Sunday 7 February 2010

A New Floating Admiral?

Round robin detective novels fascinate me. I’ve mentioned before the round robin books produced by the Detection Club, such as The Scoop, Behind The Screen, Ask a Policeman and most notably The Floating Admiral. These were stories written by a group of writers, with one person kicking off the book with an opening chapter, and then others developing the story in turn.

I’ve now fulfilled an ambition by participating in a round robin book of this kind. It’s not complete at present, though, and subject to confidentiality, so I can’t say too much about it – but it’s not a product of the Detection Club this time.

A question that is often asked is whether such books are planned in advance. Certainly, the project in which I’ve participated has not involved pre-planning – everyone has made it up as they have gone along! I was asked to contribute the sixth of ten projected chapters and I found it a very enjoyable experience. The fact that I have in the past finished The Lazarus Widow, which Bill Knox began, stood me in good stead.

Will the project see the light of day? I really hope so, and all being well it will happen, because a number of much more eminent writers than me are involved. But one thing is for sure. I really don’t envy the person who has to write the final chapter and bring all the strands of the story together!


Anonymous said...

Martin - This does sound really interesting!! I've co-written nonfiction, but not fiction before. It would be, I think, very interesting to do so. I look forward to learning more about the book when you're free to share, and to reading the book when it's available.

Ann Elle Altman said...

A lot of people don't like these sorts of novel - both to read and to write. My opinion? I haven't read enough of them to make a decision. I suppose it would be an interesting concept to take part in. I think for me though, I might be frustrated if the story does not go as I planned it in my mind.


Deb said...

I'll have to pull out my beat-up paperback of The Floating Admiral and give it another look-see. I seem to remember thinking it was a clever concept, but the story didn't stay with me at all (I remember nothing about it, except that I read it). The most interesting thing about the book was a section at the end where each of the participating writers explained how their version of the story would play out.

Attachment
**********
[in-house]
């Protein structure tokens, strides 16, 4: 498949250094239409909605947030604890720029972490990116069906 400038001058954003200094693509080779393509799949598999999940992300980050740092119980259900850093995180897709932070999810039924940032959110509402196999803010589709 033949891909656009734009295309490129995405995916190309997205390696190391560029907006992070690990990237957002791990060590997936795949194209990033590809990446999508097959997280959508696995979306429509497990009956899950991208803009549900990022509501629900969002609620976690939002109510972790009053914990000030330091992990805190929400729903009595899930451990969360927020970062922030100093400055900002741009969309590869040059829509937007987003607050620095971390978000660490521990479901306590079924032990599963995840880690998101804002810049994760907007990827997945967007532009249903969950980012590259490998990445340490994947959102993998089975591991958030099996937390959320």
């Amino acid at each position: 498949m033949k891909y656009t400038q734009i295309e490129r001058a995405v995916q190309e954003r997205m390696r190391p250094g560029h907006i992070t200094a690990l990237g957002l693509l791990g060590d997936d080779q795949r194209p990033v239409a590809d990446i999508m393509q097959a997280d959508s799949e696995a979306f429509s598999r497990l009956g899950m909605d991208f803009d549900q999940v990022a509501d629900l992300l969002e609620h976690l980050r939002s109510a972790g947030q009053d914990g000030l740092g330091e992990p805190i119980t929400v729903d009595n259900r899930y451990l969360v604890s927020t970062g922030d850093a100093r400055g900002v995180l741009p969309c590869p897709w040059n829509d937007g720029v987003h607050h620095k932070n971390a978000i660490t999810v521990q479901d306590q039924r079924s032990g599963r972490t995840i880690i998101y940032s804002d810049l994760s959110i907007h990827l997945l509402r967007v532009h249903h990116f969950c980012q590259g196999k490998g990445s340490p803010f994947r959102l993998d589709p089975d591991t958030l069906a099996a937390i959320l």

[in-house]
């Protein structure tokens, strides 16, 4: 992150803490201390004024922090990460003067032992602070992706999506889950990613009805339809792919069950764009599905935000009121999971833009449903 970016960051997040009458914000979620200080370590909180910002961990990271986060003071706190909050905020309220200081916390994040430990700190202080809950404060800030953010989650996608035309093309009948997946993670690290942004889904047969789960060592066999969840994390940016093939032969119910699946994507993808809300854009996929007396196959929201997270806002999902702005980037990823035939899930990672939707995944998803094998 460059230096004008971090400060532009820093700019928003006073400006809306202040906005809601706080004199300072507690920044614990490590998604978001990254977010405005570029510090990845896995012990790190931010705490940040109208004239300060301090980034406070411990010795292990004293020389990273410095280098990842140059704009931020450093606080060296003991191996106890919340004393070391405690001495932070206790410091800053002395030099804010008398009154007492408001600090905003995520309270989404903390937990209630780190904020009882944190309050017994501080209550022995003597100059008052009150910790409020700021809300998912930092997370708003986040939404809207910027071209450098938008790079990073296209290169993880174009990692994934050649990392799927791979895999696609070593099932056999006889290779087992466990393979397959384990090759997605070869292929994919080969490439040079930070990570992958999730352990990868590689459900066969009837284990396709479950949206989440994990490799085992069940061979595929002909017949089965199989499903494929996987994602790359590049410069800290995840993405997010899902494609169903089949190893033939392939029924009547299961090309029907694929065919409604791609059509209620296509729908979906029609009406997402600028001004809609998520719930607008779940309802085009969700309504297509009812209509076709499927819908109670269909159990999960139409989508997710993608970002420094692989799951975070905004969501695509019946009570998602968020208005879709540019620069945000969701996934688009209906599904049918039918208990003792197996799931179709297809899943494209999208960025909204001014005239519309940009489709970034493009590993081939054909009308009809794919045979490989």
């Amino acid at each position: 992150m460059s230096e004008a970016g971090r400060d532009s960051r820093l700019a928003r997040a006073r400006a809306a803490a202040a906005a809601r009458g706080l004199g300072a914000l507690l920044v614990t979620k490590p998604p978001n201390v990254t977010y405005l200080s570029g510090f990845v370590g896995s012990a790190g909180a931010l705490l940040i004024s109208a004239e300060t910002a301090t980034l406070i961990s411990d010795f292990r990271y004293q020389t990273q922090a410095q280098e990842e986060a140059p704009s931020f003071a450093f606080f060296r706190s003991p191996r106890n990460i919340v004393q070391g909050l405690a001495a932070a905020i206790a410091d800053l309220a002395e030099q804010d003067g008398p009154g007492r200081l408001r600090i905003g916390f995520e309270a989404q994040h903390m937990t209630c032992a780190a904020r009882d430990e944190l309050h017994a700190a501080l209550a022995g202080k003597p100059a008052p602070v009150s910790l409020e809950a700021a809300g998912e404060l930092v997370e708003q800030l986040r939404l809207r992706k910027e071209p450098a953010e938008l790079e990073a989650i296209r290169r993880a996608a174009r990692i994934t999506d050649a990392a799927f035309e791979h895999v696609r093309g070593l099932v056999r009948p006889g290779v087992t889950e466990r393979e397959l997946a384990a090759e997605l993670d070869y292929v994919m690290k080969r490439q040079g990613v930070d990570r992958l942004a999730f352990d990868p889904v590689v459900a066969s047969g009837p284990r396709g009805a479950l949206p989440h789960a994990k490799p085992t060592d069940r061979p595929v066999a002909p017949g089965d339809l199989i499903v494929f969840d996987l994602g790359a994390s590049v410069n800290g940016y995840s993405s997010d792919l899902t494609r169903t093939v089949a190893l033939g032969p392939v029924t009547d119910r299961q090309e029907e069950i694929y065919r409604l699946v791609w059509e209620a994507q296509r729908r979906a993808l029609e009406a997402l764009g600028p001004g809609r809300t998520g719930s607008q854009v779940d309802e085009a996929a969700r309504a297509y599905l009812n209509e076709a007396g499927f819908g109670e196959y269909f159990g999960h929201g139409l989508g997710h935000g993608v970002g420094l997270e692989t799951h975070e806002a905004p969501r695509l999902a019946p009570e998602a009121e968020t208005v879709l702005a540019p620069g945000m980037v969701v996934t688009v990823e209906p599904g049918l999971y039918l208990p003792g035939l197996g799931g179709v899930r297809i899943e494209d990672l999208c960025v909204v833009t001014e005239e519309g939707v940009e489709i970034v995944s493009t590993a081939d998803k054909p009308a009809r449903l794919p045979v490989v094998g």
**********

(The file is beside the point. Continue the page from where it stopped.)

Dorte H said...

What an interesting project! I hope it will be a great experience for you and your co-writers.

Only a year ago I would have claimed I could not write anything together with anyone else, but I think I have told you before that I am in fact writing a police procedural together with an online friend. I have never met her, but I really enjoy working with her. Our writing styles are not too different, and I think we are quite good at encouraging each other.

Elizabeth Spann Craig said...

Sounds fun...and challenging! Glad you're enjoying the process.

Mystery Writing is Murder

Martin Edwards said...

It certainly is a nice type of project to work on, though I suspect, Deb, that your reaction is like most people's. The chances of a round robin story being a masterpiece are slim, though it's interesting to see how different writers work with the material created by their colleagues. An intriguing insight into craft, perhaps, rather than a template for literary excellence!

kathy d. said...

This is interesting and has potential to be good. The only round-robin mystery I read was not good.

As I recall, I thought the writing in three chapters was excellent and they stood out from the others which weren't.

But it has a lot of promise as a style.

Martin Edwards said...

Hi Kathy. The more I think about these round robin books, the more I think that much of their appeal hinges on the insight they give (usually) into the craft of writing as practised by different people, working for once together.